museums and archives, teaching

Field trip!

I took my Civil War in American Lit class to Frederick, MD, over the weekend, to visit the National Civil War Medicine Museum and to take a walking tour of local Civil War sites. Frederick, it turns out, was not only the town closest to Antietam, the battle that claimed the largest number of casualties in a single day– 20,000 killed, wounded, or missing–but also sits on what used to be two major crossroads: the old National Road running from Baltimore to points west, and what is now Court St., which ran from the Shenandoah Valley to Pennsylvania. Our wonderful tour guide, Betsy Estilow, Professor Emerita of Biology from Hood College (located in Frederick), joked that you knew it was summer in Frederick in the years 1860-1865 because there were either Union or Confederate troops– or both– in town.

Professor Estilow talks about the intersection of Market St. and Patrick St. in downtown Frederick, once a national crossroads between major north-south and east-west routes.
Professor Estilow talks about the intersection of Market St. and Patrick St. in downtown Frederick, once a national crossroads between major north-south and east-west routes.

As a major town (then having a population of about 8000) near the action, Frederick was picked to be a hospital site as early as 1861. After the Battle of Antietam in September 1862, nearly every single church, school, and government building in town was turned into makeshift surgeries, recovery wards, and morgues. One witness wrote that Frederick had been turned into “one vast hospital.” So it makes sense that the city is the site of the National Civil War Medicine Museum. The museum, incidentally, happens to be housed in one of the first embalming “studios.” (Modern embalming techniques were one by-product of the immense number of Civil War deaths and the need to transport bodies by horse and train all over the country.) Here’s a shot from the museum, showing Betsy in action:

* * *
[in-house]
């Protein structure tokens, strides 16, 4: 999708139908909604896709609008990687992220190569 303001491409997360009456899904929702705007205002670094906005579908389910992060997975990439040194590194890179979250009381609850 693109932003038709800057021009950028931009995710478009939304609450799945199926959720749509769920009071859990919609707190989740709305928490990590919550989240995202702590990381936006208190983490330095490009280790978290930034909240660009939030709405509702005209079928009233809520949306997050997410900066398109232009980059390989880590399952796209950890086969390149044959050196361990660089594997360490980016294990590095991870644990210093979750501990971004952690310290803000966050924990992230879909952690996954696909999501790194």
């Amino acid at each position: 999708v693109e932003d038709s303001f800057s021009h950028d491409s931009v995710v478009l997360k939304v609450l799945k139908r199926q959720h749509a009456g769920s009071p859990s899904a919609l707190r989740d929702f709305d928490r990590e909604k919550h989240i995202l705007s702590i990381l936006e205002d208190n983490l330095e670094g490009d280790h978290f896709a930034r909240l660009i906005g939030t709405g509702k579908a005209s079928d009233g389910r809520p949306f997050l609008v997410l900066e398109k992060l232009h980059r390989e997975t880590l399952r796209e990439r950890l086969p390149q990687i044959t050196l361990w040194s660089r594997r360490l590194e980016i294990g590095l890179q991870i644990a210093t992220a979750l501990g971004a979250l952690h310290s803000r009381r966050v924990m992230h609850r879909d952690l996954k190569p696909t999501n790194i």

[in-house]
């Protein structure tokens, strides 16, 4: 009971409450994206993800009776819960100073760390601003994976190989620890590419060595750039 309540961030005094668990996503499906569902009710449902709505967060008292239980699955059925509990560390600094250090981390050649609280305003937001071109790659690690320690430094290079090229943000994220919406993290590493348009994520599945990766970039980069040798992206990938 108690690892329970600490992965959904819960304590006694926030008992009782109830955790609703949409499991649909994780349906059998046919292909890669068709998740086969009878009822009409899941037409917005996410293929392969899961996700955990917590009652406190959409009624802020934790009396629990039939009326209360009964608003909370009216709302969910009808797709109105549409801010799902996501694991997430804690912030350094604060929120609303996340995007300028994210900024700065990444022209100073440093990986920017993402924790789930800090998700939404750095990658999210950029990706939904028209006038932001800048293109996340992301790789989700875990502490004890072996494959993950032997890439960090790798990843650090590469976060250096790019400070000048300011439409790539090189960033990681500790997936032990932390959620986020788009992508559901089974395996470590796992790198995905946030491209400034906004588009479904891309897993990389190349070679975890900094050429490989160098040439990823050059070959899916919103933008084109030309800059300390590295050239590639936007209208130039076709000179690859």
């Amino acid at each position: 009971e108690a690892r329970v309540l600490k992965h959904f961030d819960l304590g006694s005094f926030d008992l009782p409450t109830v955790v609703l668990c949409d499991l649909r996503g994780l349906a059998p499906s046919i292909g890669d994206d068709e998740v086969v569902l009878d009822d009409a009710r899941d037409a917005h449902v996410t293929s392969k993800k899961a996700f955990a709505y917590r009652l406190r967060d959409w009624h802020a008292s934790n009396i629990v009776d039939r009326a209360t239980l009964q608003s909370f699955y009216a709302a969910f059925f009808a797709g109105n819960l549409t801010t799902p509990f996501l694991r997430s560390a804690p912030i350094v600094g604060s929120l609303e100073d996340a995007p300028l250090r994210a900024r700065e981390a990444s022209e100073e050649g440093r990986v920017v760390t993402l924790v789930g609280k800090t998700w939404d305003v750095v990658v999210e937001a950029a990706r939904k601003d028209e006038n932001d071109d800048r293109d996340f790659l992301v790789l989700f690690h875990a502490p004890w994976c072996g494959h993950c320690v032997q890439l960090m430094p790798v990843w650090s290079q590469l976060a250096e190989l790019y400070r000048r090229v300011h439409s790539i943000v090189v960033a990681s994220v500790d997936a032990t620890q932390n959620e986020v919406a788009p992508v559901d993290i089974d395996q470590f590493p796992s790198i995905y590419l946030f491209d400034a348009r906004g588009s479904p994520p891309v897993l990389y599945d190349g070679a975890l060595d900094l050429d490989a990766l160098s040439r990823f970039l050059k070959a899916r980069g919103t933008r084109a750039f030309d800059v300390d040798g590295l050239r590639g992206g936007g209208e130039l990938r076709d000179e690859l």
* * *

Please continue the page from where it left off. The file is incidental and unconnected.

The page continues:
Tour guide Betsy Estilon describes life-- and death-- in camp, while class members peruse the exhibits. The tent in the background belonged to a Civil-War doctor and is one of the Museum's most important possessions.
Tour guide Betsy Estilow describes life– and death– in camp, while class members peruse the exhibits. The tent in the background belonged to a Civil-War doctor and is one of the most important items in the museum’s collection.

It turns out that more than half of the deaths in the Civil War resulted from disease, not battlefield injuries. Many believe that the diseases that killed the most soldiers was gangrene that set in from badly done amputations and the inability to control infections (the use of antibiotics to fight infection did not begin until after the war).